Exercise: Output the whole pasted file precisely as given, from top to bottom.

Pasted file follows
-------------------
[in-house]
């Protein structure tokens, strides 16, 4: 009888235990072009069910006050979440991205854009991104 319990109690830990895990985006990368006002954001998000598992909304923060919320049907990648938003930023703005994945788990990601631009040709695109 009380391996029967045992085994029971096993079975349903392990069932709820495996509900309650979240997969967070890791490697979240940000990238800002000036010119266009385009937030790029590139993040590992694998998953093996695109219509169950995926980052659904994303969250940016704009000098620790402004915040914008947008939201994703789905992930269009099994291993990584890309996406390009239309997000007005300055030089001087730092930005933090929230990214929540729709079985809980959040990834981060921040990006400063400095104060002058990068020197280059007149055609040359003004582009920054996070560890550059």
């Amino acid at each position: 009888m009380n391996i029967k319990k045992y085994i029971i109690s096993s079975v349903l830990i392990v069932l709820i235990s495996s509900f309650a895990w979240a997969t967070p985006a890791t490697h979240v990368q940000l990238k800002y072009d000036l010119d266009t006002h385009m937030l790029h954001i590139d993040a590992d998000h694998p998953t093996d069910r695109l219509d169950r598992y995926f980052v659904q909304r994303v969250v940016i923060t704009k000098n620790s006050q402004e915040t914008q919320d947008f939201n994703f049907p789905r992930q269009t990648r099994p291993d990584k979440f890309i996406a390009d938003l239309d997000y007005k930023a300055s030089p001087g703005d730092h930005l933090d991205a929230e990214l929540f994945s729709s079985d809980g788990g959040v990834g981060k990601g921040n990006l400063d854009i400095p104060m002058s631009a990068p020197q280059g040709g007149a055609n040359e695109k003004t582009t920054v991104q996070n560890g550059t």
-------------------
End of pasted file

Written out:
[in-house]
């Protein structure tokens, strides 16, 4: 009888235990072009069910006050979440991205854009991104 319990109690830990895990985006990368006002954001998000598992909304923060919320049907990648938003930023703005994945788990990601631009040709695109 009380391996029967045992085994029971096993079975349903392990069932709820495996509900309650979240997969967070890791490697979240940000990238800002000036010119266009385009937030790029590139993040590992694998998953093996695109219509169950995926980052659904994303969250940016704009000098620790402004915040914008947008939201994703789905992930269009099994291993990584890309996406390009239309997000007005300055030089001087730092930005933090929230990214929540729709079985809980959040990834981060921040990006400063400095104060002058990068020197280059007149055609040359003004582009920054996070560890550059």
């Amino acid at each position: 009888m009380n391996i029967k319990k045992y085994i029971i109690s096993s079975v349903l830990i392990v069932l709820i235990s495996s509900f309650a895990w979240a997969t967070p985006a890791t490697h979240v990368q940000l990238k800002y072009d000036l010119d266009t006002h385009m937030l790029h954001i590139d993040a590992d998000h694998p998953t093996d069910r695109l219509d169950r598992y995926f980052v659904q909304r994303v969250v940016i923060t704009k000098n620790s006050q402004e915040t914008q919320d947008f939201n994703f049907p789905r992930q269009t990648r099994p291993d990584k979440f890309i996406a390009d938003l239309d997000y007005k930023a300055s030089p001087g703005d730092h930005l933090d991205a929230e990214l929540f994945s729709s079985d809980g788990g959040v990834g981060k990601g921040n990006l400063d854009i400095p104060m002058s631009a990068p020197q280059g040709g007149a055609n040359e695109k003004t582009t920054v991104q996070n560890g550059t």